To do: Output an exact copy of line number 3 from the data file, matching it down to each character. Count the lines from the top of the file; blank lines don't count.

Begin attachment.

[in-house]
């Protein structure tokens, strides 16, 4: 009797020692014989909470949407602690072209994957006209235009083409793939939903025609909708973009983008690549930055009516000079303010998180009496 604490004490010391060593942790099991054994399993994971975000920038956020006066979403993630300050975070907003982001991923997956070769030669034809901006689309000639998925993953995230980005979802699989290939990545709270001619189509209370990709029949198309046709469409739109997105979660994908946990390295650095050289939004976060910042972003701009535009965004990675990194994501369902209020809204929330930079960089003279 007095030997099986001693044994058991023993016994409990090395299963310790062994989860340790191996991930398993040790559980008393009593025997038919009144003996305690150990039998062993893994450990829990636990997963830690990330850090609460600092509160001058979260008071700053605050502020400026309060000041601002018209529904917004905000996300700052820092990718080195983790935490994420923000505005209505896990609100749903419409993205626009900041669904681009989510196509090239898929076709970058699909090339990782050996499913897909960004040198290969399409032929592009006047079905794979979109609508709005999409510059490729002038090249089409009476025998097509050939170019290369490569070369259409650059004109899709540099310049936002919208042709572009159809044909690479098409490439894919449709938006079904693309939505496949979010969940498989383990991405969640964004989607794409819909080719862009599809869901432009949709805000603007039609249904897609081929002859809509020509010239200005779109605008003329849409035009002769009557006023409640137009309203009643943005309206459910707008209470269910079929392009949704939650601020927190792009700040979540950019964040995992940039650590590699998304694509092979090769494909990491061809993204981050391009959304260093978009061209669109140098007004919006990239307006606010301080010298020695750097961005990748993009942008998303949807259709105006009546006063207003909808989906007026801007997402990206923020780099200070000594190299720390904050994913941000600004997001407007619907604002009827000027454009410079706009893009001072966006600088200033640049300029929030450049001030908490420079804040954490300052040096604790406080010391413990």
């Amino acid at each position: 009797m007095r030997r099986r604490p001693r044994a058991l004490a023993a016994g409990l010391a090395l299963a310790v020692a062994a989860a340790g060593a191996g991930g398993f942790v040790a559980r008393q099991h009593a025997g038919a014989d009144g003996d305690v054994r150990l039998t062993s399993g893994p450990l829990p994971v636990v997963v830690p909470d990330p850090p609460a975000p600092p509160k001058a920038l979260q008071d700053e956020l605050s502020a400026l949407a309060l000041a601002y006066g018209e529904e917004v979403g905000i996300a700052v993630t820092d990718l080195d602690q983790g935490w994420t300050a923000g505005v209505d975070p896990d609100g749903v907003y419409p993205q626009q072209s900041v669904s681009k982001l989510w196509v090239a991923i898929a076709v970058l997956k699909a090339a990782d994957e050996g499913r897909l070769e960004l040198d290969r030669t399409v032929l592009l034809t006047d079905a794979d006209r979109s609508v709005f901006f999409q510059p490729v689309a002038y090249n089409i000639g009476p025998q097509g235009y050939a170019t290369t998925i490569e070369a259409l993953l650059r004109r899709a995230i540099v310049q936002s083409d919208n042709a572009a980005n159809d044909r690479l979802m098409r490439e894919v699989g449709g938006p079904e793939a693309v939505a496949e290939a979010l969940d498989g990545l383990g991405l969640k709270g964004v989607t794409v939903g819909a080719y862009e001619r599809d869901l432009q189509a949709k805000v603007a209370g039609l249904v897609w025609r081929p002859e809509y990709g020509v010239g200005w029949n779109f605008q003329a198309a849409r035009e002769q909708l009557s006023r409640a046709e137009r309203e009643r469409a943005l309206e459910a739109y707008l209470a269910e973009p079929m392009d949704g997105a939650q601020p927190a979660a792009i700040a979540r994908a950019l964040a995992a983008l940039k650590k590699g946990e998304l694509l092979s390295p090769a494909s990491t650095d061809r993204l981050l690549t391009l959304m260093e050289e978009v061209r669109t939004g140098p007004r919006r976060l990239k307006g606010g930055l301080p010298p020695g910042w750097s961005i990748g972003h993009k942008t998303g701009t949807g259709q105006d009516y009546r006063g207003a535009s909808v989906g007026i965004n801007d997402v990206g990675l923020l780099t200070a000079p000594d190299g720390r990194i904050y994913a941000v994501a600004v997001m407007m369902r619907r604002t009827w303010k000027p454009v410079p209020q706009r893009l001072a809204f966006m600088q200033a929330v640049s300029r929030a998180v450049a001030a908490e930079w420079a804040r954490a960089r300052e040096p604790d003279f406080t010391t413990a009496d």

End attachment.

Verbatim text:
């Amino acid at each position: 009797m007095r030997r099986r604490p001693r044994a058991l004490a023993a016994g409990l010391a090395l299963a310790v020692a062994a989860a340790g060593a191996g991930g398993f942790v040790a559980r008393q099991h009593a025997g038919a014989d009144g003996d305690v054994r150990l039998t062993s399993g893994p450990l829990p994971v636990v997963v830690p909470d990330p850090p609460a975000p600092p509160k001058a920038l979260q008071d700053e956020l605050s502020a400026l949407a309060l000041a601002y006066g018209e529904e917004v979403g905000i996300a700052v993630t820092d990718l080195d602690q983790g935490w994420t300050a923000g505005v209505d975070p896990d609100g749903v907003y419409p993205q626009q072209s900041v669904s681009k982001l989510w196509v090239a991923i898929a076709v970058l997956k699909a090339a990782d994957e050996g499913r897909l070769e960004l040198d290969r030669t399409v032929l592009l034809t006047d079905a794979d006209r979109s609508v709005f901006f999409q510059p490729v689309a002038y090249n089409i000639g009476p025998q097509g235009y050939a170019t290369t998925i490569e070369a259409l993953l650059r004109r899709a995230i540099v310049q936002s083409d919208n042709a572009a980005n159809d044909r690479l979802m098409r490439e894919v699989g449709g938006p079904e793939a693309v939505a496949e290939a979010l969940d498989g990545l383990g991405l969640k709270g964004v989607t794409v939903g819909a080719y862009e001619r599809d869901l432009q189509a949709k805000v603007a209370g039609l249904v897609w025609r081929p002859e809509y990709g020509v010239g200005w029949n779109f605008q003329a198309a849409r035009e002769q909708l009557s006023r409640a046709e137009r309203e009643r469409a943005l309206e459910a739109y707008l209470a269910e973009p079929m392009d949704g997105a939650q601020p927190a979660a792009i700040a979540r994908a950019l964040a995992a983008l940039k650590k590699g946990e998304l694509l092979s390295p090769a494909s990491t650095d061809r993204l981050l690549t391009l959304m260093e050289e978009v061209r669109t939004g140098p007004r919006r976060l990239k307006g606010g930055l301080p010298p020695g910042w750097s961005i990748g972003h993009k942008t998303g701009t949807g259709q105006d009516y009546r006063g207003a535009s909808v989906g007026i965004n801007d997402v990206g990675l923020l780099t200070a000079p000594d190299g720390r990194i904050y994913a941000v994501a600004v997001m407007m369902r619907r604002t009827w303010k000027p454009v410079p209020q706009r893009l001072a809204f966006m600088q200033a929330v640049s300029r929030a998180v450049a001030a908490e930079w420079a804040r954490a960089r300052e040096p604790d003279f406080t010391t413990a009496d």